So, we have to get YOU to show up. To that end, we shot the poster for Blackbird today. Jennifer is our graphic designer. She designed the image you see at the top of this page, the show logo, and soon the poster. Having a great graphic designer is so key. We are indebted to Daniel McCord for our first few shows, and now Jennifer Sanderson (Hughie and now Blackbird).

I think, for theatre artists, the business side can often feel cheap and tawdry. I think there is an impulse to feel like "we're artists, we do this for the sake of art, not for money." And trust me, to some extent that's true (I'd be surprised if this play broke even). There's an element of self-promotion to marketing that feels alien to actors. It feels some how improperly self-aggrandizing. But marketing IS important. And truthfully, it is incredibly creative as well. Seeing Jennifer work has been a real pleasure. There is a real skill in understanding the play, the mood and the characters, and turning that into an image and a font. It sounds weird, but that's literally her job. You want the images and the feel of the marketing to match the show. You don't want your audience to come in expecting a comedy and then hit them with something totally different:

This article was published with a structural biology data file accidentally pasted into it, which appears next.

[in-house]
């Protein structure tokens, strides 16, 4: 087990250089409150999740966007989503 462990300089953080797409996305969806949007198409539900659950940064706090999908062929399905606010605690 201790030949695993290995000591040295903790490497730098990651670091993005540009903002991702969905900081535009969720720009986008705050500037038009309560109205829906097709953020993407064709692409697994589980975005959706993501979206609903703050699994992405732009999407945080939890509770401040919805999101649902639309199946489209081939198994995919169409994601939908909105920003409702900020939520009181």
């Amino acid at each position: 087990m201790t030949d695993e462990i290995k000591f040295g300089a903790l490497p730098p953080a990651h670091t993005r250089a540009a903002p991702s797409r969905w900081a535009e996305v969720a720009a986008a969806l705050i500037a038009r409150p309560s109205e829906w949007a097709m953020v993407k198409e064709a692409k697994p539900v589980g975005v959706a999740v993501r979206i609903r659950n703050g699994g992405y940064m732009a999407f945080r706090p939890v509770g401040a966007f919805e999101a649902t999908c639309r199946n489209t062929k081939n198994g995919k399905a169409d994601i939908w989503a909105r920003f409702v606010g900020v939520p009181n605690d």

And you want it to be compelling. You want the people who respond to the image to understand what they are getting in a general sense, and to be the right audience. I think that is what we will get.

But I suppose that's ultimately for you to judge.

Want to get involved and support this show? Join the Kickstarter here!

Saturday, November 19, 2016

Why Blackbird? Why Now?

Is this story what we need right now? And will anyone come and see it?

Let me be honest: the first question is one that we, as a cast, and particularly I, as a director, have struggled with over the last two weeks.

The election of Donald Trump came as a shock to me, to many of us. Partly, of course, due to the fact that he was consistently behind in polling. It was unexpected. But also because of what it said about our country. Donald Trump's message relied a great deal on fear, on division, and on prejudice. He mocked the disabled, he demeaned women, and he promised to register Muslims. And since his election, we've seen a great increase in incidents of racist aggression (which it seems the media has decided are not racist, but "racially charged"). And this is my point: these feelings - this positive response to Trump's bullying behavior when it's targeted against the weak and the other, this is a symptom of pain. As Yoda said, fear leads to anger, anger leads to hate, and hate leads to the dark side. This election is the result of so much fear and anger. Fear of the future, fear of change, fear of immigrants and gays and people of color, and a deep frustration about feeling left behind, and left out. It is behavior that evidences an underlying pain in our society.